Consider the task of driving a three-phase motor along the lines of the following sketch:
Figure 1: Three phase motor drive using pulse width modulation.
Six power MOSFETs are driven with pulse width modulation (PWM) to provide effectively sinusoidal motor winding excitation. A closer look at the sinusoidal waves versus the PWM is as follows:
Figure 2: Expanded view of PWM waveform.
This works very nicely, but there is a further refinement that can be employed to reduce the peak drive amplitudes demanded of the MOSFETs for delivery of sinusoidal drive to the windings while using some given rail voltage.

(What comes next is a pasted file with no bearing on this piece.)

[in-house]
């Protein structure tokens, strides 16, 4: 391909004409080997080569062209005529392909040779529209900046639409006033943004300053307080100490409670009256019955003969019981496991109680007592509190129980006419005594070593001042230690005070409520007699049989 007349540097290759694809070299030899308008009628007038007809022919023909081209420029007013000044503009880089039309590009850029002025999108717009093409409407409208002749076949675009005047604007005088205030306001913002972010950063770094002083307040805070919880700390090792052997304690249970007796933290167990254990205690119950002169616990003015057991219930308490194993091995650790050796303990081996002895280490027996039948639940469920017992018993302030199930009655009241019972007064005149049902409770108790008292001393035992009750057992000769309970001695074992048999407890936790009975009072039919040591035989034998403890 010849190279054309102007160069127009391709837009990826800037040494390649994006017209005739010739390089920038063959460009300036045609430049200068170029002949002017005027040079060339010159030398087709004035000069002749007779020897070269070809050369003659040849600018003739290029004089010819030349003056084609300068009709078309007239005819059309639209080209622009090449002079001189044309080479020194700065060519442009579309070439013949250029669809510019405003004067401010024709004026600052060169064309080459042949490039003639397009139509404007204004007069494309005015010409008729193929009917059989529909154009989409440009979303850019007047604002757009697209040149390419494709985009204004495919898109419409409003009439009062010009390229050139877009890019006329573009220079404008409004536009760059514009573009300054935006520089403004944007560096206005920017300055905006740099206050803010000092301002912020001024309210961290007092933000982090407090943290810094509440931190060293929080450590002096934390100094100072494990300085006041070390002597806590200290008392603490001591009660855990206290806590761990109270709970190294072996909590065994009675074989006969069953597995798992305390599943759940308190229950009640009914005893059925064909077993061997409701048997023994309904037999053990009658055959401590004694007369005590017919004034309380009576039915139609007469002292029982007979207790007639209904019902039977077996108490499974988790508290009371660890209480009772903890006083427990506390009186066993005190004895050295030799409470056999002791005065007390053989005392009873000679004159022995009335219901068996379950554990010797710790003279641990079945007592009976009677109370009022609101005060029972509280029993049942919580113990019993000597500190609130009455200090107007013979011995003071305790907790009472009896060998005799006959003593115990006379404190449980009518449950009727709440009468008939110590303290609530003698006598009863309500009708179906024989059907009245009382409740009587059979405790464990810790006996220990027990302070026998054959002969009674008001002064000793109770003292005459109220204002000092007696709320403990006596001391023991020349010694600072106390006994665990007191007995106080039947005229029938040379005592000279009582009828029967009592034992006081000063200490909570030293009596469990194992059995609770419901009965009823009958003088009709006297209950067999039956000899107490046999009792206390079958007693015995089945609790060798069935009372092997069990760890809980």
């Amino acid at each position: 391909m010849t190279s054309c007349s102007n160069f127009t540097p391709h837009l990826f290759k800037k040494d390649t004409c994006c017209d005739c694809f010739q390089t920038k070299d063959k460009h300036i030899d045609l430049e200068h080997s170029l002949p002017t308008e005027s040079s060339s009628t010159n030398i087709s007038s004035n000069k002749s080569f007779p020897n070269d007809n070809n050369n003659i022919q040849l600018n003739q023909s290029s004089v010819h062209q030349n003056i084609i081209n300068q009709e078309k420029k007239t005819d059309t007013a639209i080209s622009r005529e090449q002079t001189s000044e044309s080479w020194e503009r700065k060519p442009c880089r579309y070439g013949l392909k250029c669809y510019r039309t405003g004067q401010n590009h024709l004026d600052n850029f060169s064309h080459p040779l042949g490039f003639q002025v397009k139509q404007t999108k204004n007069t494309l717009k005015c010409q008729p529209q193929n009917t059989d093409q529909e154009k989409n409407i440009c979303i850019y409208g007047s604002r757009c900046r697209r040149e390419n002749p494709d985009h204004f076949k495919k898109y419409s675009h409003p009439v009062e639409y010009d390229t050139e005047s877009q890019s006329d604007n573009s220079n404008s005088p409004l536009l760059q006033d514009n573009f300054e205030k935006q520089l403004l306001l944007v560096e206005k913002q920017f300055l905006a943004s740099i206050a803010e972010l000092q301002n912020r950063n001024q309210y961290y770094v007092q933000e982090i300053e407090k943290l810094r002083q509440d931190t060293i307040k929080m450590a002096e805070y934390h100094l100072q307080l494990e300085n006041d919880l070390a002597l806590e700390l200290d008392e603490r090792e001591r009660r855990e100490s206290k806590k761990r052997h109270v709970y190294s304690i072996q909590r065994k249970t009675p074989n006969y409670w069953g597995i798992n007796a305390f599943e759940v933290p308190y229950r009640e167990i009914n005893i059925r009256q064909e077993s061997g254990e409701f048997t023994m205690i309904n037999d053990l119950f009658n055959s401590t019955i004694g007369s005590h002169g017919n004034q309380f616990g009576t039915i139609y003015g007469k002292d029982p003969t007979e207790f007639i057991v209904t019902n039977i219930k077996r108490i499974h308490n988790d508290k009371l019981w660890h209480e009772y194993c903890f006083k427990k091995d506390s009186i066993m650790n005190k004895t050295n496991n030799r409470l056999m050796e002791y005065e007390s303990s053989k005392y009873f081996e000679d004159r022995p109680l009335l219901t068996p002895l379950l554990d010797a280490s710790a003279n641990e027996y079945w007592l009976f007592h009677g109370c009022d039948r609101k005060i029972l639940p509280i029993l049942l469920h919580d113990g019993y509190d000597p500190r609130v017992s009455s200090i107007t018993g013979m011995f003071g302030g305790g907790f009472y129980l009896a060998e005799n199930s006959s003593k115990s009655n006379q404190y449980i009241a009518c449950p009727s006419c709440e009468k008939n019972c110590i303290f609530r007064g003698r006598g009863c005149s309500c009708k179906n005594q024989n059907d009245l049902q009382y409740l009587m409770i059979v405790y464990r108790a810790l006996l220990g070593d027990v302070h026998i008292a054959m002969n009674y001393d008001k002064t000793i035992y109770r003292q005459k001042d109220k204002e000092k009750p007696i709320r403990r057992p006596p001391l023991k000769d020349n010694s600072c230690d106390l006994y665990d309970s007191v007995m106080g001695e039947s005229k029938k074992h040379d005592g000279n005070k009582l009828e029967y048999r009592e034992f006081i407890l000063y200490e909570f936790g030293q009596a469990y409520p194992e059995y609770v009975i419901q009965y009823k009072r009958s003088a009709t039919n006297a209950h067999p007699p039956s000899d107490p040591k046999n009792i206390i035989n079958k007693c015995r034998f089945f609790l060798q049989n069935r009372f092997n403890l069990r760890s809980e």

Looking at the three drives from a vector standpoint, we can examine the issue of dynamic range versus rail voltage. If there is a vector in collision with the rail voltage limit as in middle level of the following sketch, that is bad news, but we can mitigate that if we dynamically move the vectors up and down as shown in the bottom level of the sketch.
Figure 3: Rail voltage limit issue and space vector compensation.